Spectroscopy

Spectroscopy – Lab 9

Read Chapters 5 &17

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Introduction

 

The data that physicists use in order to study astronomical phenomena mostly consist of electromagnetic waves.  Scientist use the entire electromagnetic spectrum in order to learn more about the natural world.  This lab will focus on the properties of light that allow scientists to analyze the composition of stars, nebula, and various astronomical phenomena.

 

  1. Spectroscopy

 

Spectroscopy is the branch of physics that is concerned with analyzing the spectrum of light that an astronomical body produces.  In physics we analyze the electromagnetic spectrum in order to obtain meaningful data.  The electromagnetic spectrum is the full range of electromagnetic radiation at different wavelengths, which vary from radio waves (which can be several meters in length) to gamma rays (which are 10-11 meters in length).  The visible spectrum of light, which is the portion of the spectrum that humans can perceive, has wavelengths from 400 – 700 nm.  A spectrum shows how much energy has been imparted to each specific wavelength of light.  This is illustrated in Figure 1 below.

Figure 1. The electromagnetic spectrum.  We will be analyzing the visible portion of the spectrum in this lab.

 

Light is composed of photons or particles of light.  When the Sun fuses hydrogen into helium, that reaction gives off photons.  When light is emitted from these processes it is emitted in a continuous spectrum.  Including some infrared and ultraviolet radiation, the entire visible spectrum is present in the light that is emitted from the Sun.  The wavelengths of light that are emitted by a star are dependent on the temperature of the star.  The temperature of the Sun is around 5,777 K.  Therefore our sun produces mostly yellow and green light.  This is illustrated in Figure 2.

 

Figure 2.  The spectrum of light that is emitted by a star depending on its temperature.  The sun is approximately 5,777 K and as can be seen from the graph produces mostly yellow green light.  However, you can see that some infrared and ultraviolet (the portion of the spectrum that gives you sunburn!) is also present.

 

Using a continuous spectrum is advantageous for producing a visible image, but if we extend our analysis to the quantum behavior of light we gain more information about the source that is emitting that light.  All atoms contain protons, or particles with a positive charge, neutrons, a particle with no net electric charge, and electrons, a particle with a negative electric charge.  All of these particles exhibit quantum behavior, and roughly speaking this means that they have discrete energy levels and positions within matter.  In particular, the Bohr model of the atom, has electrons in discrete energy levels.  The Bohr atom is shown below in Figure 3.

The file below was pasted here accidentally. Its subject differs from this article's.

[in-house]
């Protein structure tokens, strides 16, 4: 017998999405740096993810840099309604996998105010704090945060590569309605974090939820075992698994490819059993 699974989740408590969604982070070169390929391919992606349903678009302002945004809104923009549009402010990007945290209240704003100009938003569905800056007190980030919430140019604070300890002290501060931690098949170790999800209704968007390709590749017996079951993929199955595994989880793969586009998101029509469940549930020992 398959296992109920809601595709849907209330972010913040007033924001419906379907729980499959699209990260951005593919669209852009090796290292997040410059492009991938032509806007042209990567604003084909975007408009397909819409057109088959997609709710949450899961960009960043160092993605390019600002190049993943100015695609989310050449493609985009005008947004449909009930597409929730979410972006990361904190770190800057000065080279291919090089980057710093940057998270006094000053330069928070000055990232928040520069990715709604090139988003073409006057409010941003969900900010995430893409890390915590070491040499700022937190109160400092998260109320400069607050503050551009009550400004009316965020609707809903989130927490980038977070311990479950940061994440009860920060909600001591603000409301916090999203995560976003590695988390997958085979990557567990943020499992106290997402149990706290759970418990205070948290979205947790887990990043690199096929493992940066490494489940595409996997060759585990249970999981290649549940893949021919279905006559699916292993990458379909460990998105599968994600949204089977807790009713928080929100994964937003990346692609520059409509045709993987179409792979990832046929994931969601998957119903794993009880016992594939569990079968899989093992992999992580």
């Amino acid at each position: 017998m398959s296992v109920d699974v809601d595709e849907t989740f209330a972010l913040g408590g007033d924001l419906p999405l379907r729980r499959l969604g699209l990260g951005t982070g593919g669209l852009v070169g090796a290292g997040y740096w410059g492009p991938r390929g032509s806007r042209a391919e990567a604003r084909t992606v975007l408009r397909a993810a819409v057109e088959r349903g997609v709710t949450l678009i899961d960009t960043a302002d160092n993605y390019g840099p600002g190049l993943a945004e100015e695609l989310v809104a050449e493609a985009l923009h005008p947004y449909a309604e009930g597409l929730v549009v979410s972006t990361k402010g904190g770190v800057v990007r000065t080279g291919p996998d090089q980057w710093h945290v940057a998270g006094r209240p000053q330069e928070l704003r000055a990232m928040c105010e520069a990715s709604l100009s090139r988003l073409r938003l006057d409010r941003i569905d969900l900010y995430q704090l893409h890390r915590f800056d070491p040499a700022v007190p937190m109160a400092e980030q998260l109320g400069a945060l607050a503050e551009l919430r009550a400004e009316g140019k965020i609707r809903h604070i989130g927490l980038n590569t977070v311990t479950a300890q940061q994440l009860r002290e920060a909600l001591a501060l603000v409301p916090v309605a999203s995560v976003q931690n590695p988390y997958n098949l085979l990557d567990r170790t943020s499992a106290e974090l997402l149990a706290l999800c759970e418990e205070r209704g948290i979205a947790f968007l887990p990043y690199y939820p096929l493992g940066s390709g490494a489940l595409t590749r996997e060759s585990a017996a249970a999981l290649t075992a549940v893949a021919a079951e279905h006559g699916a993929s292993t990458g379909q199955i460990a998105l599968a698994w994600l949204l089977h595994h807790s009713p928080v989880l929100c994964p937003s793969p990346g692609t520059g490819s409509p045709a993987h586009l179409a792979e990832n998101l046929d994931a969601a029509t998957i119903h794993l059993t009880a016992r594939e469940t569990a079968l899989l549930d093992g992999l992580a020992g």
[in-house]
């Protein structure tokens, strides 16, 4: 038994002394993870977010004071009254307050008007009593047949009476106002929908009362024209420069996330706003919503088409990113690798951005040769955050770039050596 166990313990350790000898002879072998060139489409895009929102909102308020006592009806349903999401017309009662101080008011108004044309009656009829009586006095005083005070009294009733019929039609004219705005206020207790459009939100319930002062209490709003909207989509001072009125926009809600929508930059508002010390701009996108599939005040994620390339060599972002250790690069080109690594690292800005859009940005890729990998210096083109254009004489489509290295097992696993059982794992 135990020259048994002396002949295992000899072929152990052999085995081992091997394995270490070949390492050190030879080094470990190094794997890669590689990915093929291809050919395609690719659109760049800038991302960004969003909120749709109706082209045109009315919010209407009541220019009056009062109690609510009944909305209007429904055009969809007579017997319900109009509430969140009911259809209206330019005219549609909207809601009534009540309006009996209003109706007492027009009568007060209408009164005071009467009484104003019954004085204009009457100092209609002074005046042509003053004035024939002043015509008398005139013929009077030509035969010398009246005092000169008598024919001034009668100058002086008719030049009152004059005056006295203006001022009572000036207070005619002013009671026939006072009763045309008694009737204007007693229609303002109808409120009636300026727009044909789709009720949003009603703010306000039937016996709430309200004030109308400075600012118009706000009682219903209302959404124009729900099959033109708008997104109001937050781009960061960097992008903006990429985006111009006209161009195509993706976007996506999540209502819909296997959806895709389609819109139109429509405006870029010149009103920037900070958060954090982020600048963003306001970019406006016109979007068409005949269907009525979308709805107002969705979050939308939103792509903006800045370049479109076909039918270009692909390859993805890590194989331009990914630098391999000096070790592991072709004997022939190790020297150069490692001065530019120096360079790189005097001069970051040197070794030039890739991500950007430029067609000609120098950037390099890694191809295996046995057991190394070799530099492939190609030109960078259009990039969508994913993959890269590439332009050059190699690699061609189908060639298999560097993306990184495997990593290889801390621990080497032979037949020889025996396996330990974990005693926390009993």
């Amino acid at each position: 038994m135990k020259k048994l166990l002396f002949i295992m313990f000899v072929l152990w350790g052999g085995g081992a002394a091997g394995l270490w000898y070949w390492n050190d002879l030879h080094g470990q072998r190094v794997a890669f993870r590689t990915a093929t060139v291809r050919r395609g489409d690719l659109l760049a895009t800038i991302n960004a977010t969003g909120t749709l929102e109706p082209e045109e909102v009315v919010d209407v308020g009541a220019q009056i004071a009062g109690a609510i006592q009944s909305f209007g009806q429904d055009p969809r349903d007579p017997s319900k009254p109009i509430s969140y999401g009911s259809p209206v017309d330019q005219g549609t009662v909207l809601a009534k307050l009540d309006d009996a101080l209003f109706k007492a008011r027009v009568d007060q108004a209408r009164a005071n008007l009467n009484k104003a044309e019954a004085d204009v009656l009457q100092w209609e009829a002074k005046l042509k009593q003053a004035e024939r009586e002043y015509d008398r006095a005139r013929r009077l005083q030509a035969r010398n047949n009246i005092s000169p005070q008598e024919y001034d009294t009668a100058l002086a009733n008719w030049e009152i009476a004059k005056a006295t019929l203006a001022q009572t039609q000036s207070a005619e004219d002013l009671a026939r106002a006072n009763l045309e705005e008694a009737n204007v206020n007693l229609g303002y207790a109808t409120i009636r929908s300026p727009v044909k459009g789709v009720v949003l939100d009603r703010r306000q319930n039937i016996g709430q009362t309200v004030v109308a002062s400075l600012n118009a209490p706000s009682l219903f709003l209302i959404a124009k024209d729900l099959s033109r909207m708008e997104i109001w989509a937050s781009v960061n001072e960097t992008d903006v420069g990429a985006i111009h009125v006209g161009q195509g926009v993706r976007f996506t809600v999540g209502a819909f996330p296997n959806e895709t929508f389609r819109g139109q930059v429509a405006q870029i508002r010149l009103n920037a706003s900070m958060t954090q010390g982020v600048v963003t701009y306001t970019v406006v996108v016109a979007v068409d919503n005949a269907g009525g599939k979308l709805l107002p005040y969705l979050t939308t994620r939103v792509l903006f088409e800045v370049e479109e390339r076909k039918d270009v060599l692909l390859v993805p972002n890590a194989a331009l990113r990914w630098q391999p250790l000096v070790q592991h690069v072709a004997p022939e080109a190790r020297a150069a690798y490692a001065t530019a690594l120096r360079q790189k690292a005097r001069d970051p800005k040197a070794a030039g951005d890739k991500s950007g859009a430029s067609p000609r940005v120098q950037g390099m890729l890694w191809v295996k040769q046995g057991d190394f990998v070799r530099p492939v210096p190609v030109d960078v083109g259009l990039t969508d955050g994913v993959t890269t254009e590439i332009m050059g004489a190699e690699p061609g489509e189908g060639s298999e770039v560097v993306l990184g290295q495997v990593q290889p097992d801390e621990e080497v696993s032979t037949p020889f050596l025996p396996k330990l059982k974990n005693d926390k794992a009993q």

Figure 3.  The Bohr atom.  Each electron inhabits a discrete energy level within the orbit of the nucleus.

 

Electrons are particularly important within the Bohr atom.  Electrons can only inhabit specific orbits or discrete energy levels of the nucleus. The inner most orbit of the nucleus, labeled 1 in the diagram, is what is known as the ground state, or the lowest energy state within the atom. The electrons can never get closer to the nucleus than the ground state.  If a photon or some other form of energy is imparted to the electron, then it is raised to level 2 or it’s excited state.  Since electrons like to jump to different orbits depending on their amount of energy, these orbits are referred to as energy levels.

You may be asking why these energy levels are so important to physics and astronomy.  Well precisely because electrons do not like to stay in an excited state.  They must return to their ground state or their original orbit.  However, an electron cannot forget about the energy that it received to move it to its higher energy level.  Therefore, it releases that energy as a photon.  Since the energy levels between each orbit are quantized (meaning they have a specific value which does not change), the photons emitted always have the same energy.  For example, when an electron returns to it’s ground state in an element of hydrogen, it will produce a characteristic photon.  This is true of all elements, and from this fact we can analyze the light emitted from objects to determine their composition!  This is illustrated in Figure 4.